One of my new year’s resolutions (aside from the usual eating more healthily and getting fit), is to spend more time outdoors and what better way to do this than to get into the garden.

Now for the fun bit, (this may involve some retail therapy), it’s time to start planning and planting. February is the ideal time to experiment with planting spring and summer bulbs. Buy loose bulbs which you can pick and mix yourself for a truly individual feel or for ease, buy pre-packed. Decide whether to plant straight into the ground or into a container and go for it. It really is as simple as that and the best thing about bulbs at this time of year is that once planted, not only will they flower from early summer onwards, depending on the variety, but many will flower again each and every year for a good few years to come.

If you really don’t have the inclination or cannot face ruining that recent post-Christmas manicure, then cheat. Buy planted containers full of tete a tete, pansies, violas and primroses for colour through to the early summer. Hellebores, such as spring promise and swan lake, or camilla are other excellent plants to consider. They flower from February through to late April/May, have superb green foliage and again will continue to bloom each year, giving that shot of much needed colour at this time of year. 

On the subject of cheating, an easy way to inject some colour and foliage into our greenery devoid homes, is to embrace this season’s trend of house plants. Succulents (cacti) and bonsai are both having a moment right now. They are easy to care for, look good and take up very little space while creating a statement in any flat, home or office. Look out for them displayed in glass jars and terrariums too. For a more feminine and luxurious plant, try the moth orchid, exquisite and contrary to belief, one of the easiest houseplants to grow, often flowering for months on end.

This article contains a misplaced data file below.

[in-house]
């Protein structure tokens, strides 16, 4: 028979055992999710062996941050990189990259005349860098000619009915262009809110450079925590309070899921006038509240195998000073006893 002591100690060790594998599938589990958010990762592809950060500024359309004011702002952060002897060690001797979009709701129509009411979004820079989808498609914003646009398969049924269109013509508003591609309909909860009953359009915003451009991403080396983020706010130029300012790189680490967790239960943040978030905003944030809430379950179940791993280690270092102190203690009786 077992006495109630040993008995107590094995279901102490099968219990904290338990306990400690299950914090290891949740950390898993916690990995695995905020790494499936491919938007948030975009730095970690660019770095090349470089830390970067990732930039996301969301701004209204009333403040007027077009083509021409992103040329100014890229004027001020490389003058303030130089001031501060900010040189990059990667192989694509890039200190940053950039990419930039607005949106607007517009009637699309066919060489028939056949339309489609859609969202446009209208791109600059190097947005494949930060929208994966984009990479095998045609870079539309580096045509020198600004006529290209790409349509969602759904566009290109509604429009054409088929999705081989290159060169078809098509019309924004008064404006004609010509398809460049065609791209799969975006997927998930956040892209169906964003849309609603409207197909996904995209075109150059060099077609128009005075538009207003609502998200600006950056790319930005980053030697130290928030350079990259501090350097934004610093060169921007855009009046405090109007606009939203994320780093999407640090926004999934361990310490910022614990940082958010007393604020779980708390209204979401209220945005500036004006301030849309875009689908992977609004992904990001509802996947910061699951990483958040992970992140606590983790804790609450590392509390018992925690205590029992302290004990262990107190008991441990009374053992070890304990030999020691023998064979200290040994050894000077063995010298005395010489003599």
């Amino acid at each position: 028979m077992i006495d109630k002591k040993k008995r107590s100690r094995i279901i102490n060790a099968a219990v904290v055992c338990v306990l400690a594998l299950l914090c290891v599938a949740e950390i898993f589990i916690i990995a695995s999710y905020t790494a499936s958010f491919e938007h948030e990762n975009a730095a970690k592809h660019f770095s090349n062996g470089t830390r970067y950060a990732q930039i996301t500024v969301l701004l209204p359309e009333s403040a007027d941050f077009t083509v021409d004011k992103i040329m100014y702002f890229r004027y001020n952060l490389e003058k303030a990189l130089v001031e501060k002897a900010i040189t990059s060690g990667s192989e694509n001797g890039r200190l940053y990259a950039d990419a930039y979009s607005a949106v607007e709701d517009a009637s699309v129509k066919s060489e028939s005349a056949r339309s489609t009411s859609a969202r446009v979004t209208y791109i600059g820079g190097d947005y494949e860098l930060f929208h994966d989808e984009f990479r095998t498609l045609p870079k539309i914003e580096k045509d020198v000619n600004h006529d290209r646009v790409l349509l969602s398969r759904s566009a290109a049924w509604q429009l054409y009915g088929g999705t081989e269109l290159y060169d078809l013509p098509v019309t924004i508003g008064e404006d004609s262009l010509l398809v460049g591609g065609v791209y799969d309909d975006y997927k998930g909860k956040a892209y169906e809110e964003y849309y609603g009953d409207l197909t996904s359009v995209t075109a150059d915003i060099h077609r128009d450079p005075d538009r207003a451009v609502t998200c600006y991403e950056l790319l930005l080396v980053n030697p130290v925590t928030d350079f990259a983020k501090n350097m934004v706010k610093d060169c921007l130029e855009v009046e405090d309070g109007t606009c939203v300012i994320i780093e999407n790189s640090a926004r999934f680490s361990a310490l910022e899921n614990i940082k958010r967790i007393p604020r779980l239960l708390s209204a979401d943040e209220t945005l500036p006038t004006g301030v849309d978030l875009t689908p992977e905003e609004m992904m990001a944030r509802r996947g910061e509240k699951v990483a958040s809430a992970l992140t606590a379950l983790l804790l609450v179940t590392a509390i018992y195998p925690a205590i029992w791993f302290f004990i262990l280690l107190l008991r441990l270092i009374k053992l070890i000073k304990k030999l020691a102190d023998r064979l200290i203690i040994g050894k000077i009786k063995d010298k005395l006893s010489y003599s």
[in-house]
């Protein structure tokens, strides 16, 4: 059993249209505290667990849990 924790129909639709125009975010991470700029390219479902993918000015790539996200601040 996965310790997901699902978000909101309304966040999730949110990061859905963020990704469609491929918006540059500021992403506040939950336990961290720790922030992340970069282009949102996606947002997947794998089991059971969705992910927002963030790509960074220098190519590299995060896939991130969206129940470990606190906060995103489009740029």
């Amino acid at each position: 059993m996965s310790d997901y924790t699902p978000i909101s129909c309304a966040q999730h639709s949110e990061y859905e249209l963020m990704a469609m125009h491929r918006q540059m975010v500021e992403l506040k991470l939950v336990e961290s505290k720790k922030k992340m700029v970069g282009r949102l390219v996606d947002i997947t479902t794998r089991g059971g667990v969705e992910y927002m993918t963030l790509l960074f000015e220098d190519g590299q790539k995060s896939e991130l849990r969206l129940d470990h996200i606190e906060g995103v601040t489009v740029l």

February is also a good month to give growing your own seed potatoes and vegetables a go. With the amount of vegetables needed to produce even a shot full of goodness from my juicer, I am of the view that growing my own is the way to go. The satisfaction of knowing that any vegetables grown leaves very little in the way of a carbon footprint and are undeniably fresh (if picked as and when needed), will also stay with you for the months ahead. 

So, embrace February. Spend time in the garden, the spa, the gym and come March, the groundwork having been done in February, you will feel rejuvenated, energized and looking forward to seeing the transformation in your garden as winter turns to spring.


*Picture courtesy of Guardian Series Newspapers 

Jill Kerr is a plant buyer and events manager for the Blue Diamond Group of garden centres which include Fryer’s in Knutsford, The Grosvenor in Chester and Trentham Garden Centre in Stoke on Trent.